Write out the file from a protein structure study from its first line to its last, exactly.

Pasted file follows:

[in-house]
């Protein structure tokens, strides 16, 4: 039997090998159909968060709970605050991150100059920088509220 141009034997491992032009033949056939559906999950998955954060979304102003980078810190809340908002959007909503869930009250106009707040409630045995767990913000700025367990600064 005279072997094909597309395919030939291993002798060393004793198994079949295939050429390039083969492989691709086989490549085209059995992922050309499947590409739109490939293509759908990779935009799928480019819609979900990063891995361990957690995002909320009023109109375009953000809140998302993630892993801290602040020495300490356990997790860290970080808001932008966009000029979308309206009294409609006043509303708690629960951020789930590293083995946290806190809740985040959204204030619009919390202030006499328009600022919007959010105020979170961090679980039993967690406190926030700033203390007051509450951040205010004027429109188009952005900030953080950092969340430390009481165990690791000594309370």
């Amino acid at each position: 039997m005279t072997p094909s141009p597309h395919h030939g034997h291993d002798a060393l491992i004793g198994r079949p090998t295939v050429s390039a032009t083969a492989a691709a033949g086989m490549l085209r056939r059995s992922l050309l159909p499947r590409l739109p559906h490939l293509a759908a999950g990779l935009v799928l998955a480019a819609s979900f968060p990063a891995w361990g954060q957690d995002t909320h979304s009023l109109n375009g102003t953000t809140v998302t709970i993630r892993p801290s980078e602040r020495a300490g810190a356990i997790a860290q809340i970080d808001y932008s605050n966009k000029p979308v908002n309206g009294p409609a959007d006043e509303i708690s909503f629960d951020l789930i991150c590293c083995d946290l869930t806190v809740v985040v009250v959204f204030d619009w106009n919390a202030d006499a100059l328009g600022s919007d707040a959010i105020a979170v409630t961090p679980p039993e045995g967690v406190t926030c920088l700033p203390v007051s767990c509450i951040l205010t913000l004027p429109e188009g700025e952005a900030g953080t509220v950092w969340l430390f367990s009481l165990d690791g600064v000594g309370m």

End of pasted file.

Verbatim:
[in-house]
């Protein structure tokens, strides 16, 4: 039997090998159909968060709970605050991150100059920088509220 141009034997491992032009033949056939559906999950998955954060979304102003980078810190809340908002959007909503869930009250106009707040409630045995767990913000700025367990600064 005279072997094909597309395919030939291993002798060393004793198994079949295939050429390039083969492989691709086989490549085209059995992922050309499947590409739109490939293509759908990779935009799928480019819609979900990063891995361990957690995002909320009023109109375009953000809140998302993630892993801290602040020495300490356990997790860290970080808001932008966009000029979308309206009294409609006043509303708690629960951020789930590293083995946290806190809740985040959204204030619009919390202030006499328009600022919007959010105020979170961090679980039993967690406190926030700033203390007051509450951040205010004027429109188009952005900030953080950092969340430390009481165990690791000594309370």
């Amino acid at each position: 039997m005279t072997p094909s141009p597309h395919h030939g034997h291993d002798a060393l491992i004793g198994r079949p090998t295939v050429s390039a032009t083969a492989a691709a033949g086989m490549l085209r056939r059995s992922l050309l159909p499947r590409l739109p559906h490939l293509a759908a999950g990779l935009v799928l998955a480019a819609s979900f968060p990063a891995w361990g954060q957690d995002t909320h979304s009023l109109n375009g102003t953000t809140v998302t709970i993630r892993p801290s980078e602040r020495a300490g810190a356990i997790a860290q809340i970080d808001y932008s605050n966009k000029p979308v908002n309206g009294p409609a959007d006043e509303i708690s909503f629960d951020l789930i991150c590293c083995d946290l869930t806190v809740v985040v009250v959204f204030d619009w106009n919390a202030d006499a100059l328009g600022s919007d707040a959010i105020a979170v409630t961090p679980p039993e045995g967690v406190t926030c920088l700033p203390v007051s767990c509450i951040l205010t913000l004027p429109e188009g700025e952005a900030g953080t509220v950092w969340l430390f367990s009481l165990d690791g600064v000594g309370m």